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  • Administration of the Death Penalty in the United States
  • International Commission of Jurists

Editor’s Note

We are pleased to draw our readers’ attention to the June 1996 International Commission of Jurists’ Report of a Mission Concerning the Administration of the Death Penalty in the United States. We are publishing Part I of this two part study. We have reproduced Part I as it appears in the full report, without editing the manuscript to conform its style or footnotes to the Human Rights Quarterly format.* The entire report may be obtained from:

International Commission of Jurists
P.O. Box 160
26, chemin de Joinville
CH-1216 Cointrin/Geneva, Switzerland
E-mail: icjch@gn.apc.org
Telephone: (4122) 788-47-47; Fax: (4122) 788-48-80

Table of Contents

Preface 167
Introduction 171
Chapter 1 The Laws of Capital Punishment 173
Chapter 2 Race Discrimination and the McCleskey Case 176
Chapter 3 Post-McCleskey—Official Studies: Racial Disparity in Charging, Sentencing and Imposition of Death Sentences 179
Chapter 4 U.S. Ratification of International Human Rights Instruments 181
Chapter 5 General Conclusions 187
Chapter 6 Summary of Findings 209

[End Page 165] [End Page 166]

Preface


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Figure 1.

The International Covenant on Civil and Political Rights (ICCPR) is an international instrument that came into force on 23 March 1976 after the thirty fifth deposit by a country (State Party) of an instrument of ratification. The ICCPR defines and circumscribes a variety of basic human rights and freedoms, and imposes an absolute and immediate obligation on each of the countries that have ratified it to “respect and ensure” these rights “to all individuals within its territories and subject to its jurisdiction.” Included in this instrument is the basic right of non-discrimination, the right to a fair trial and specific rights in respect of death penalty sentencing, which is not prohibited but is restricted with special safeguards and a view to its ultimate abolition. Prior to the coming into force of the ICCPR, another international instrument, the International Convention on the Elimination of All Forms of Racial Discrimination (ICERD) had already been in force since 4 January 1969. The purpose of this Convention is to “adopt all necessary measures for speedily eliminating racial discrimination in all its forms and manifestations” in all fields of public life. Again, the ICERD places an absolute and immediate obligation on countries that ratify it to take certain steps to achieve this end. One of these obligations is to guarantee the right to everyone—without distinction as to race, colour, or national and ethnic origin—to equality before the law in the enjoyment of, among others, the right to equal treatment before the courts. Furthermore, the ICERD also places an obligation on these countries to assure everyone within their jurisdiction effective protection and remedies against acts of racial discrimination.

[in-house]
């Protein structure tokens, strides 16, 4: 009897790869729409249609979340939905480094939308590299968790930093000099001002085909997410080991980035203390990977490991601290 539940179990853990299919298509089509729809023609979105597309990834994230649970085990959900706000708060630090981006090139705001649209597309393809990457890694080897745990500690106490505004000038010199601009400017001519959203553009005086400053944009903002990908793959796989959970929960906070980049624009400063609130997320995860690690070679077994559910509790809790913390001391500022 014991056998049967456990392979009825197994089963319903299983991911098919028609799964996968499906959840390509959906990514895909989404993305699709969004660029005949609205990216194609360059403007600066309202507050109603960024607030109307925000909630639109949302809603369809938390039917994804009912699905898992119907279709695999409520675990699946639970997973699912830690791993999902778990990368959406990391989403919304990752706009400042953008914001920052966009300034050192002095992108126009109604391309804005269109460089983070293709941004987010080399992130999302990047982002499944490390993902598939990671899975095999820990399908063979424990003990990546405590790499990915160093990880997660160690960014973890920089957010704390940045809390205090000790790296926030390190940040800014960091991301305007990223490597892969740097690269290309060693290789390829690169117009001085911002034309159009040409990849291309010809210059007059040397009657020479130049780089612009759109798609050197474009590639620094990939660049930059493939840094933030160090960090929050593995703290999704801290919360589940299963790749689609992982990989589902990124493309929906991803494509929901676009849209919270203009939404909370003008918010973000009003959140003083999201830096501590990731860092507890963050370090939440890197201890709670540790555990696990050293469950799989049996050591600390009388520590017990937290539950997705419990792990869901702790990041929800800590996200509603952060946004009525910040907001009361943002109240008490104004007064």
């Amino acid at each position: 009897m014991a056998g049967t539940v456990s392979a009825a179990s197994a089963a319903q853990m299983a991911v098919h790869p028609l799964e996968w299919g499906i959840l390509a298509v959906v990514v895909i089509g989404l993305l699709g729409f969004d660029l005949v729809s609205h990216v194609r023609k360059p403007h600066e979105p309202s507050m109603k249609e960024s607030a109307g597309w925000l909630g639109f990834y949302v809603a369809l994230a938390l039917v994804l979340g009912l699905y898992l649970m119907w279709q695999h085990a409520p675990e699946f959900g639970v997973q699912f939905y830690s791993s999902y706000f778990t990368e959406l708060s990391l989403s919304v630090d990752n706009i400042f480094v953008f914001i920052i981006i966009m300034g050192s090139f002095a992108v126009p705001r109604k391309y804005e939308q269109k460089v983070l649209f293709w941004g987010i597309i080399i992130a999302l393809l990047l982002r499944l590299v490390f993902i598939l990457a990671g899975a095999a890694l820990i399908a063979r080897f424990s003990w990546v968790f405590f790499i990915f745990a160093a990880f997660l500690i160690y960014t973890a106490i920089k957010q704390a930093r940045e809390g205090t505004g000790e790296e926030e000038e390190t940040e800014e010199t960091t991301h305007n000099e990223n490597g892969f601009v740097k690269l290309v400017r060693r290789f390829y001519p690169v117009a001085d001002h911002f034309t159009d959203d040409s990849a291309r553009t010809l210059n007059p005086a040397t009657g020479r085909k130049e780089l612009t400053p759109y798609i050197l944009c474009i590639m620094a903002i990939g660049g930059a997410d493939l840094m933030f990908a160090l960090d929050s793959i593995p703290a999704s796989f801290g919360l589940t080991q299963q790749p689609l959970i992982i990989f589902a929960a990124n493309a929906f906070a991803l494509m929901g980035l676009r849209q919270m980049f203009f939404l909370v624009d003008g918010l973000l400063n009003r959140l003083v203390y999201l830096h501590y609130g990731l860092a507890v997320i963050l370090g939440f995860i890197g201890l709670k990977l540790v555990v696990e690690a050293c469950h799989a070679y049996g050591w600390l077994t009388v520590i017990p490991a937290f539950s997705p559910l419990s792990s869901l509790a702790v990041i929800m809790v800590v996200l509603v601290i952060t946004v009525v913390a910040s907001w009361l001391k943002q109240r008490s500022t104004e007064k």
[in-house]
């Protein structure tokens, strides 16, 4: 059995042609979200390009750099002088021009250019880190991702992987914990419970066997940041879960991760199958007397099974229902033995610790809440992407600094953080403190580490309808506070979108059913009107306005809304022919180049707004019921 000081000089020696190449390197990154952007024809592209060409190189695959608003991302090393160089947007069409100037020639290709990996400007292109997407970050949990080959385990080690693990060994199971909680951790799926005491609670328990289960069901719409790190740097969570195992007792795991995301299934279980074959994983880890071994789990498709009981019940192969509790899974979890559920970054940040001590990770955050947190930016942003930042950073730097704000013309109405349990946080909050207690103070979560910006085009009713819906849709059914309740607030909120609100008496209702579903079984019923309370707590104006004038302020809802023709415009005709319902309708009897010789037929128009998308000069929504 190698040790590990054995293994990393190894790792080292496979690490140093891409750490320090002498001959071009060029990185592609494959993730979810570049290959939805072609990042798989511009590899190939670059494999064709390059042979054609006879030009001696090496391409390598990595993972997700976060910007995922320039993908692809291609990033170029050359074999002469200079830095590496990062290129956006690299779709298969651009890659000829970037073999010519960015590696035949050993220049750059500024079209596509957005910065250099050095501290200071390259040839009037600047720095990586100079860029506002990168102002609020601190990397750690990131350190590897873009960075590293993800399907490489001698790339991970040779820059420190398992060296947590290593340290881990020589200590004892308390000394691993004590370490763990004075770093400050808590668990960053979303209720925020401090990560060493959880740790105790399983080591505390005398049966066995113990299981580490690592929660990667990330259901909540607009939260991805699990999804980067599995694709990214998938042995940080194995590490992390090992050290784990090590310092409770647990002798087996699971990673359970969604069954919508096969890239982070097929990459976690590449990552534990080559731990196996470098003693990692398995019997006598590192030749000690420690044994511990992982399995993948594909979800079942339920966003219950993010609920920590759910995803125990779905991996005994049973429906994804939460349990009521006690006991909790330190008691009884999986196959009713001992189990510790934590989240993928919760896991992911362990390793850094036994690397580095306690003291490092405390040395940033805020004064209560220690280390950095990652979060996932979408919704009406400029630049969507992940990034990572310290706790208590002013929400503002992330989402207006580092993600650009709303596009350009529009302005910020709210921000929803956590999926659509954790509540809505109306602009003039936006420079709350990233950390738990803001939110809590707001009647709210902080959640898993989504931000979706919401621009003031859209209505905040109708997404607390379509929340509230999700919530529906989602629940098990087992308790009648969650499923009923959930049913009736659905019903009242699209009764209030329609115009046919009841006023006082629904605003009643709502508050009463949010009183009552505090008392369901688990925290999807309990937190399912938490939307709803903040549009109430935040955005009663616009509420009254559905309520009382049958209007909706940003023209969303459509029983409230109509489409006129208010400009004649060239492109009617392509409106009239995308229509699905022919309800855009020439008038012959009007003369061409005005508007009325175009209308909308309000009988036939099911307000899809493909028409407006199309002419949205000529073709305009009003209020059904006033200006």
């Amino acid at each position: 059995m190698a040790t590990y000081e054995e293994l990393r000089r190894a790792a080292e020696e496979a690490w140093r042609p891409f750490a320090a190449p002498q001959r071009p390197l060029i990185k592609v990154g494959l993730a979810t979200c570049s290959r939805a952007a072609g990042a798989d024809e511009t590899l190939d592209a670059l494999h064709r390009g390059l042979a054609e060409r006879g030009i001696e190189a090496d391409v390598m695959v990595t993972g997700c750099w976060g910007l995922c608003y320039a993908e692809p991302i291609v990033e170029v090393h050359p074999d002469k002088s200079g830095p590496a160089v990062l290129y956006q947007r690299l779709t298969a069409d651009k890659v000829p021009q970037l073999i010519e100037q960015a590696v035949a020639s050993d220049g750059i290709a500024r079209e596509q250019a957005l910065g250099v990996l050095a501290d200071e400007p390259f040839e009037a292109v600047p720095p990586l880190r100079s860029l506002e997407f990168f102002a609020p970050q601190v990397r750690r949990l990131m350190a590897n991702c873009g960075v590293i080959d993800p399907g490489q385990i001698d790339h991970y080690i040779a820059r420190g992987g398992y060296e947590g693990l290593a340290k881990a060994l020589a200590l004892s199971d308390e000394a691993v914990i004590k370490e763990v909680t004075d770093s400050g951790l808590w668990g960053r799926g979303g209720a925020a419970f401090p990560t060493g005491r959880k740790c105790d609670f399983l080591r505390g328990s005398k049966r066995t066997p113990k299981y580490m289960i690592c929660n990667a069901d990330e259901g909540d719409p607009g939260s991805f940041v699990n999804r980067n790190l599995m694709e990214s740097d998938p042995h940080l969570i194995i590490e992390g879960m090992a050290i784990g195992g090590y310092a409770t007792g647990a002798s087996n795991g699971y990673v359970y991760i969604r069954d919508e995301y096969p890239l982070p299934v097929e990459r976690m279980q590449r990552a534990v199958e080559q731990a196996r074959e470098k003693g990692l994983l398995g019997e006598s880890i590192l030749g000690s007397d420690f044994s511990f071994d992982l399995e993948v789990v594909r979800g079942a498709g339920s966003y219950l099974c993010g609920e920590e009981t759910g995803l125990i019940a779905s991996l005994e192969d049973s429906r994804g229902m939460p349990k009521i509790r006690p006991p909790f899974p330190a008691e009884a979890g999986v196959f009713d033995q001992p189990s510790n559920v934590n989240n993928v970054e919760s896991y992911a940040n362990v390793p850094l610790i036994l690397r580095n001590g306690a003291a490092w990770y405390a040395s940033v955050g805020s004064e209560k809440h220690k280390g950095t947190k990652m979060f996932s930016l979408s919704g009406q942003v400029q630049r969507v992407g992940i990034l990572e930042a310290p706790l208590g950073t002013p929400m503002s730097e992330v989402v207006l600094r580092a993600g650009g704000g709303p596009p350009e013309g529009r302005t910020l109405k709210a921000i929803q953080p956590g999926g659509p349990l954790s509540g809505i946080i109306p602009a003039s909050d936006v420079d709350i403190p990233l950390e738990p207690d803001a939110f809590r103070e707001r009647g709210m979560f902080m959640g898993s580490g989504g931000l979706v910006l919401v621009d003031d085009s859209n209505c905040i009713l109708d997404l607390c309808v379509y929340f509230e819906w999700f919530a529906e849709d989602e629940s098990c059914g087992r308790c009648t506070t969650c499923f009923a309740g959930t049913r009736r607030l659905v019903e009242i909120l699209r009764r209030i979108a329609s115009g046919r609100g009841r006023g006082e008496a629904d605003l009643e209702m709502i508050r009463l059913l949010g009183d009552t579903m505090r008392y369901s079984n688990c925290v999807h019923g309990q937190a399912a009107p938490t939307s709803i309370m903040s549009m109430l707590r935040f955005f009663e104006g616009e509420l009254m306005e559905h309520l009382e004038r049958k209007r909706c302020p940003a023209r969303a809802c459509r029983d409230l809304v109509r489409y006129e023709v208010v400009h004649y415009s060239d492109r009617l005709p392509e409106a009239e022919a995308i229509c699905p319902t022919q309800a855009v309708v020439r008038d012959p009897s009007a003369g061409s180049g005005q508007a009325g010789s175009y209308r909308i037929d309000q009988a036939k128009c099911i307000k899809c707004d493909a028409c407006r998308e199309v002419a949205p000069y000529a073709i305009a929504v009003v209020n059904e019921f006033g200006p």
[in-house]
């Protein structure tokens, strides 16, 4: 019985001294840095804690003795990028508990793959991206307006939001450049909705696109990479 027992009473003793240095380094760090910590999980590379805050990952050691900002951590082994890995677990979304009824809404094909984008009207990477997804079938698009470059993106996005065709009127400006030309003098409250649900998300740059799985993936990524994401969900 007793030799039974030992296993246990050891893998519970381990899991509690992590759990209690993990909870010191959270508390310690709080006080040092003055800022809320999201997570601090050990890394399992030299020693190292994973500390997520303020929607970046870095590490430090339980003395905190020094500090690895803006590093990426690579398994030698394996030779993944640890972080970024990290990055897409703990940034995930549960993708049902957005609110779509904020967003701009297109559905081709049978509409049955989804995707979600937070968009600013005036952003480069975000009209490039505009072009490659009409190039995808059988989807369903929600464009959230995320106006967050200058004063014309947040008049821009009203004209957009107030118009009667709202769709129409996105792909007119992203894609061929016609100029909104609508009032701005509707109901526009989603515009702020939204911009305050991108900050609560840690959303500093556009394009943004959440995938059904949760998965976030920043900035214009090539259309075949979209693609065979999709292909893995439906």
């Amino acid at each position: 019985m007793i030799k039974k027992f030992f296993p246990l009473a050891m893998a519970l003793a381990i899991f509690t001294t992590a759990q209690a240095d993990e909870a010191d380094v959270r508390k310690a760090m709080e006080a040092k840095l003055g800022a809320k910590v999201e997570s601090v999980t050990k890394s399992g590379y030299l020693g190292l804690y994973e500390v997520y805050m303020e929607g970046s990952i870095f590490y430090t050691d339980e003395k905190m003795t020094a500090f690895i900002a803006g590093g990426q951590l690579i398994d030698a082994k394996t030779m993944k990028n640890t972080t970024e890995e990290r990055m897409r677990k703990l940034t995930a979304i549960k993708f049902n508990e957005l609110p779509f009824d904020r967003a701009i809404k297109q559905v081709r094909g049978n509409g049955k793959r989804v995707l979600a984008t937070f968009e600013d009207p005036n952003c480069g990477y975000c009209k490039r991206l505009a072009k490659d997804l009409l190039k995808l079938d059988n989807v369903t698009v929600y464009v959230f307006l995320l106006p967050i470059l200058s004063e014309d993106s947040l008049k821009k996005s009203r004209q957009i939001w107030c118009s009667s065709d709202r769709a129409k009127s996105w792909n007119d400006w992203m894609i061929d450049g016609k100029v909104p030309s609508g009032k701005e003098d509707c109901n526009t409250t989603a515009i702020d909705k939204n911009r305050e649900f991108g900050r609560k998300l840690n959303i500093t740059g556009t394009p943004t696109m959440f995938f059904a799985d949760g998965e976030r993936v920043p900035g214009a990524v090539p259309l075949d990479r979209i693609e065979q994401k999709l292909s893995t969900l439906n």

In 1992, the United States ratified the ICCPR and in 1994, it ratified the ICERD. Both were ratified with reservations, or qualifications made by the United States in relation to some of the rights contained in these instruments—included reservations that relate to the practise and procedure of death penalty sentencing within the country. For example, the United States reserved the right to impose the death penalty on juveniles (persons under the age of 18), which is expressly prohibited under the ICCPR. However, in spite of this and other reservations, the US Government remains bound in international law to meet various obligations under these important human rights instruments.

Death penalty sentencing has a long history in the United States of America and allegations of it being applied in an unfair and racially biased manner is not new. In 1972, a decision of the US Supreme Court stated that the application of the death penalty under the then existing laws of the States of Georgia and Texas were “arbitrary and capricious.” The effect of this decision was to hold in abeyance all death penalty laws, at state and federal levels—but several state legislatures soon revived the penalty by [End Page 167] amending legislation. Others followed, and in 1988, so did the federal government. In recent years, with the increase in violent...

Additional Information

ISSN
1085-794X
Print ISSN
0275-0392
Pages
pp. 165-213
Launched on MUSE
1997-02-01
Open Access
No
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